Spike protein S1: attaches the virion to the cell membrane by interacting with host receptor, initiating the infection.
Spike protein S2: Acts as a viral fusion peptide which is unmasked following S2 cleavage occurring upon virus endocytosis.
Spike protein S2: mediates fusion of the virion and cellular membranes by acting as a class I viral fusion protein. Under the current model, the protein has at least three conformational states: pre-fusion native state, pre-hairpin intermediate state, and post-fusion hairpin state. During viral and target cell membrane fusion, the coiled coil regions (heptad repeats) assume a trimer-of-hairpins structure, positioning the fusion peptide in close proximity to the C-terminal region of the ectodomain. The formation of this structure appears to drive apposition and subsequent fusion of viral and target cell membranes.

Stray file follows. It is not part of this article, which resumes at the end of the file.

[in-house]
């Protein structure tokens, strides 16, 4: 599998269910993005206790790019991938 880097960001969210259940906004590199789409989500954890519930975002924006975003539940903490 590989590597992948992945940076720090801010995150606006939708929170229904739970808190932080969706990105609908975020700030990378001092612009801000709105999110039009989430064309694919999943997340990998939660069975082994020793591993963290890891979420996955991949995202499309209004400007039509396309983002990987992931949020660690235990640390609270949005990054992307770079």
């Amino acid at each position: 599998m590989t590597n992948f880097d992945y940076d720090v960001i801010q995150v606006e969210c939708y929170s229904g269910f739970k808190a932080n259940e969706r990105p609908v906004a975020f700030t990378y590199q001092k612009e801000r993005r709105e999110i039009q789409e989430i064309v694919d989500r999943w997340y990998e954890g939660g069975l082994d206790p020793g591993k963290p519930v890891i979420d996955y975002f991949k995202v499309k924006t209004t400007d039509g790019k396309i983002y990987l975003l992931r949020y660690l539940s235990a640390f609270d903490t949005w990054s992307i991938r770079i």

Within the host cell endocytic vesicle, SARS-CoV-1 Spike (S) protein is cleaved between residues 797 and 798 by cathepsin L1 (CTSL) (Huang et al. 2006). The roles of S protein in viral binding to the host cell membrane and fusion of viral and host cell membranes and thus the central role of S protein in determining the host range and tissue tropisms of the virus are reviewed by Belouzard et al. (2012).